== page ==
When executed with direction and purpose, short swim workouts can be highly effective for the time-crunched triathlete. Carly Priebe, a Triathlon Canada coach developer, knows this all too well. Priebe has worked with a variety of athletes from elites to beginner and intermediate athletes. She understands the time constraints of many multisport enthusiasts. “Short swim workouts can be highly effective if athletes focus on purposeful drills and sets,” she says. “Quality over quantity can actually be the best recipe for success in the pool.”
There are other short additions that might help in the pool, including dryland activities. Consider adding these to your swim regimen.
Simple exercises like side planks (from hand or elbow and feet or knees) can train both core as well as shoulder stability. Start small with 15 to 20 seconds per side three times a week and move up to 30 to 60 seconds per side.
Related: Activation drills for triathletes
Consider doing some dryland and activation drills before jumping into the pool. Consider doing wall angles before swimming.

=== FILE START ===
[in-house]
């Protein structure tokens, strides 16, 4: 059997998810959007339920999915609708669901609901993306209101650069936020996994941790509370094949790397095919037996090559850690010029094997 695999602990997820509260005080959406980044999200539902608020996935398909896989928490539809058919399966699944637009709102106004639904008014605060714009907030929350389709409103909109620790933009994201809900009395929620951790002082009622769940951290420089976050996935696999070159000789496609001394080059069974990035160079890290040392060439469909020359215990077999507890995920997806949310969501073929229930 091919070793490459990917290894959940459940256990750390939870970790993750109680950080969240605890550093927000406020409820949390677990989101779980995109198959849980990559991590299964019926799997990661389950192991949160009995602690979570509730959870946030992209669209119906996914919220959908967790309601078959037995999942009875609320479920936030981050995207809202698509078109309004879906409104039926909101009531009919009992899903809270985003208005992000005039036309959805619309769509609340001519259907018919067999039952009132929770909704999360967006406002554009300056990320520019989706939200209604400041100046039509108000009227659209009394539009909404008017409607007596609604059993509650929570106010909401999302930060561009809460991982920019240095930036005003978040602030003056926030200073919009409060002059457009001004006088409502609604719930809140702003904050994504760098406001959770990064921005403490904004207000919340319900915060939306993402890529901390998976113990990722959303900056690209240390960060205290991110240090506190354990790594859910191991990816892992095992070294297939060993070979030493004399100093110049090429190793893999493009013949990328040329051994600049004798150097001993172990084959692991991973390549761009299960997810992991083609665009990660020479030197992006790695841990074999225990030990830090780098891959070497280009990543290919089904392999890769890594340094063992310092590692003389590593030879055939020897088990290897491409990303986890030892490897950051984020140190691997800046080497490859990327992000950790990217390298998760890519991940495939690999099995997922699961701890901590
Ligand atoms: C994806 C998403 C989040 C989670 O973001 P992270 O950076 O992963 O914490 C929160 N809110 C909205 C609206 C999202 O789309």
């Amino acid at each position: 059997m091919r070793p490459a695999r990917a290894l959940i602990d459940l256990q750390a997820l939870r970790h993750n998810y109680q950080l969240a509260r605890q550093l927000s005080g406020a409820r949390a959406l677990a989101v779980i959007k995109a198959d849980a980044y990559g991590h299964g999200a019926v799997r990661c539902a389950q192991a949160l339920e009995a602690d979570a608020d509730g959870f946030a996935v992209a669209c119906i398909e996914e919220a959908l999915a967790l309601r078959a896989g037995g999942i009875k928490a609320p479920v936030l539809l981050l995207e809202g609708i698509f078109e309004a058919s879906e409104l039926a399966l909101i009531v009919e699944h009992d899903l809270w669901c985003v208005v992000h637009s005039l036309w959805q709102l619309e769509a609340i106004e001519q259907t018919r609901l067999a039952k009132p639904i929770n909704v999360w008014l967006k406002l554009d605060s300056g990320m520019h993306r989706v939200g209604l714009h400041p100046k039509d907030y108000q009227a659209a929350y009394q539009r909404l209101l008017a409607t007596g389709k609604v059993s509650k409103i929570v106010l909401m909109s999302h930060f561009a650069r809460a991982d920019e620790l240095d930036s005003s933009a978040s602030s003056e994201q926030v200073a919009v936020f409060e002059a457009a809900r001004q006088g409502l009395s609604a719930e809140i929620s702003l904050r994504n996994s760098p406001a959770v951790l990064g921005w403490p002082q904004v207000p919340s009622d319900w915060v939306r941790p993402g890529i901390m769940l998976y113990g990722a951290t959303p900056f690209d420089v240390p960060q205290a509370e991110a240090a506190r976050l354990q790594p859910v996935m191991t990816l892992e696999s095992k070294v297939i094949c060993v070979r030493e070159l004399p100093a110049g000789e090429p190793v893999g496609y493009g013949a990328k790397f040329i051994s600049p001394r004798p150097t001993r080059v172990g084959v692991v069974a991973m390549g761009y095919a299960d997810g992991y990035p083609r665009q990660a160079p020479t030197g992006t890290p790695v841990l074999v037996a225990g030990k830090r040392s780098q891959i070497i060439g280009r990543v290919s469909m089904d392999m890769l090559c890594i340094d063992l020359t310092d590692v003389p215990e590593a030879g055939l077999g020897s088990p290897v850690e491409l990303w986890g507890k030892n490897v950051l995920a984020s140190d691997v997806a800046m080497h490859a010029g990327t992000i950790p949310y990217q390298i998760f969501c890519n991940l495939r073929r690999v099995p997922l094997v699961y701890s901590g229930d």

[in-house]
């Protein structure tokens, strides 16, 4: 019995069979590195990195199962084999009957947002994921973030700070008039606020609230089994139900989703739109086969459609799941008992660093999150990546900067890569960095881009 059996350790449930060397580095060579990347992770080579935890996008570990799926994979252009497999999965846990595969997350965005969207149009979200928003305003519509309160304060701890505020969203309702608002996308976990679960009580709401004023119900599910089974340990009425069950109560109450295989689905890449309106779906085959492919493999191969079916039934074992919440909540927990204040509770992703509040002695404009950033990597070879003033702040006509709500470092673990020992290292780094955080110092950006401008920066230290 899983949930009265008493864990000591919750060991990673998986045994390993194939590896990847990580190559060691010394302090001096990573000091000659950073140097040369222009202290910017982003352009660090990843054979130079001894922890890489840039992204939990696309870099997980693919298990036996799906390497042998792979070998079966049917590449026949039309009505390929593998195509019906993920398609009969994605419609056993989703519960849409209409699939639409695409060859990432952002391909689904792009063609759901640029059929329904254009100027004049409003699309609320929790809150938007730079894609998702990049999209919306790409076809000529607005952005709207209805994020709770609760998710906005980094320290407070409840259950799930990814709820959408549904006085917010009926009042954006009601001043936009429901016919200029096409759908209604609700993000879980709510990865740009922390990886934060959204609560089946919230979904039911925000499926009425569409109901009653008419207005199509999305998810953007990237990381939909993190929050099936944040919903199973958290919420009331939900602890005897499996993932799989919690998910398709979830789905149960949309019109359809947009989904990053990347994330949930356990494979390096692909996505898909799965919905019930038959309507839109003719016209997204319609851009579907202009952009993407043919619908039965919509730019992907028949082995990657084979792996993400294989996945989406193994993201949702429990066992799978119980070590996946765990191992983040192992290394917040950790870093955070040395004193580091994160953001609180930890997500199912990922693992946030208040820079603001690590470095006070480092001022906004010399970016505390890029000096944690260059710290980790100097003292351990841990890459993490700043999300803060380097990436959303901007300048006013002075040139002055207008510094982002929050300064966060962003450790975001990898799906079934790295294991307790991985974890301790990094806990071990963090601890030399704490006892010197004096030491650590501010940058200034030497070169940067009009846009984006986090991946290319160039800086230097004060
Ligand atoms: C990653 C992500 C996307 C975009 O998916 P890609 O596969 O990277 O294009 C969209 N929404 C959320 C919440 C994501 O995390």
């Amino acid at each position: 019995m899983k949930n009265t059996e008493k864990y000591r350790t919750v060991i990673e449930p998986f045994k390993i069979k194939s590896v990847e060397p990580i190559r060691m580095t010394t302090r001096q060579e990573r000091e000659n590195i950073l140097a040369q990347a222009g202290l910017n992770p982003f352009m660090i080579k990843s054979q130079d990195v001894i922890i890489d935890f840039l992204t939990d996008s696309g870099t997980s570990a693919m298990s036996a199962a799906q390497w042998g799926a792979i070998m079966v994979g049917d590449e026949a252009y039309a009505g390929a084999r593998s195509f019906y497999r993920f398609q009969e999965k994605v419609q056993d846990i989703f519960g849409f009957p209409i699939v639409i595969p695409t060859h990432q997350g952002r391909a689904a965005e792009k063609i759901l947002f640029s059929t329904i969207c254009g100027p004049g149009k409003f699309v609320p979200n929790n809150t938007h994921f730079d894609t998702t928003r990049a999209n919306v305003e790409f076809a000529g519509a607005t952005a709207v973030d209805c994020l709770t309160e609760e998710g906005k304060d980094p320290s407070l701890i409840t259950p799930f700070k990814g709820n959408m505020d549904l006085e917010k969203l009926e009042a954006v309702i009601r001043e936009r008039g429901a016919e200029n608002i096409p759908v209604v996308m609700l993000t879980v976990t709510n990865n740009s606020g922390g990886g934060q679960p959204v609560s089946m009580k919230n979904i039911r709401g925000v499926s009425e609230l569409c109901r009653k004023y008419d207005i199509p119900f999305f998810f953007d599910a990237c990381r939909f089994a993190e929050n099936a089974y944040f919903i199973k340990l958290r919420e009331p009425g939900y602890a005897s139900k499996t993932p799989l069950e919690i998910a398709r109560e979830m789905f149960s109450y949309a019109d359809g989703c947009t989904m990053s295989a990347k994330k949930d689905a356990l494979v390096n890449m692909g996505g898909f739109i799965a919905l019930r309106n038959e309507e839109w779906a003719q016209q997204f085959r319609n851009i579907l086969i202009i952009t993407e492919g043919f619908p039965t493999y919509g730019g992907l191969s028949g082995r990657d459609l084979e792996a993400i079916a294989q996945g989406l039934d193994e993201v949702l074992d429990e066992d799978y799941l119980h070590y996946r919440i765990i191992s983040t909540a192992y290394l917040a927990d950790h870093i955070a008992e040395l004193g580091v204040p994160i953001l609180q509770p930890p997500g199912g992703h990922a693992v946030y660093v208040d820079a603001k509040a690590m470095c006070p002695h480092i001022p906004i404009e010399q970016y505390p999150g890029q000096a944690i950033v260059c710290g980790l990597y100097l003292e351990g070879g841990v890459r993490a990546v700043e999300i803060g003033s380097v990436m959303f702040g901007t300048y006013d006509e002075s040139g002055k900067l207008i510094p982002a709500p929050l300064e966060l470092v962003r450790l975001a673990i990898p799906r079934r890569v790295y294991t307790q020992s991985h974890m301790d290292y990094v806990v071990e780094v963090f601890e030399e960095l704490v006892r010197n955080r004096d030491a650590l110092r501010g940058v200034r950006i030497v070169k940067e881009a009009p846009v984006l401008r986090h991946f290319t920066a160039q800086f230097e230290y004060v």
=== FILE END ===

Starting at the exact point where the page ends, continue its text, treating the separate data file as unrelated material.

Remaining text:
Stand with your back against a wall in (legs in semi-squat position). Bring your arms up to the wall in a W-like position (back of forearms and back of hands against the wall if possible). For some, this will be enough of a stretch. If you can manage without letting your ribs pop or your lower back arch, slowly slide your arms up along the wall. Try 10 to 15 repeats three times a week to start. Move toward 2 to 3 sets of 10 three times a week.
Chords, when used with proper technique, can also be a helpful dryland activity. Loop one end of the chord around a pole or anchor of some sort. Stand back and then bend over so your upper body is parallel to the ground. Practice the catch phase of freestyle, focussing on the forearm pointing downward as the first motion of your stroke. Try 3 sets of 30 seconds per side on days you can’t get to the pool.
Find out more about Priebe at transitionsportandfitness.ca.